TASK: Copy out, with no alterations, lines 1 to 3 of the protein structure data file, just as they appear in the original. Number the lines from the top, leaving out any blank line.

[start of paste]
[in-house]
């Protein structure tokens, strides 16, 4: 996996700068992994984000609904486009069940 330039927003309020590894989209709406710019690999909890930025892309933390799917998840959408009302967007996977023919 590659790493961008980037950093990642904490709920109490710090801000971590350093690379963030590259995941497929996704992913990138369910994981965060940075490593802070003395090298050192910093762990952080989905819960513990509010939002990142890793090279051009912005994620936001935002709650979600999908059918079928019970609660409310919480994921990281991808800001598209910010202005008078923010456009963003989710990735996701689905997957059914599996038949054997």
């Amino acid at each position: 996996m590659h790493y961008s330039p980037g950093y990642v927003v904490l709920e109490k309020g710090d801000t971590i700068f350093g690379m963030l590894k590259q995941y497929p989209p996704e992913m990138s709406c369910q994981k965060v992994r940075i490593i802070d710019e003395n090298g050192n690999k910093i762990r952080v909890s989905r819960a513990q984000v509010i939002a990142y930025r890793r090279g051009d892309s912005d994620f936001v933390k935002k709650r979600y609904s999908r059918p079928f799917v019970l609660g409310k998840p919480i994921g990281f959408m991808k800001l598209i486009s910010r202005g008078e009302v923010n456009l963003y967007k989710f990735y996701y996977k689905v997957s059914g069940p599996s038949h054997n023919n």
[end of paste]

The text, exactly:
[in-house]
């Protein structure tokens, strides 16, 4: 996996700068992994984000609904486009069940 330039927003309020590894989209709406710019690999909890930025892309933390799917998840959408009302967007996977023919 590659790493961008980037950093990642904490709920109490710090801000971590350093690379963030590259995941497929996704992913990138369910994981965060940075490593802070003395090298050192910093762990952080989905819960513990509010939002990142890793090279051009912005994620936001935002709650979600999908059918079928019970609660409310919480994921990281991808800001598209910010202005008078923010456009963003989710990735996701689905997957059914599996038949054997």
């Amino acid at each position: 996996m590659h790493y961008s330039p980037g950093y990642v927003v904490l709920e109490k309020g710090d801000t971590i700068f350093g690379m963030l590894k590259q995941y497929p989209p996704e992913m990138s709406c369910q994981k965060v992994r940075i490593i802070d710019e003395n090298g050192n690999k910093i762990r952080v909890s989905r819960a513990q984000v509010i939002a990142y930025r890793r090279g051009d892309s912005d994620f936001v933390k935002k709650r979600y609904s999908r059918p079928f799917v019970l609660g409310k998840p919480i994921g990281f959408m991808k800001l598209i486009s910010r202005g008078e009302v923010n456009l963003y967007k989710f990735y996701y996977k689905v997957s059914g069940p599996s038949h054997n023919n």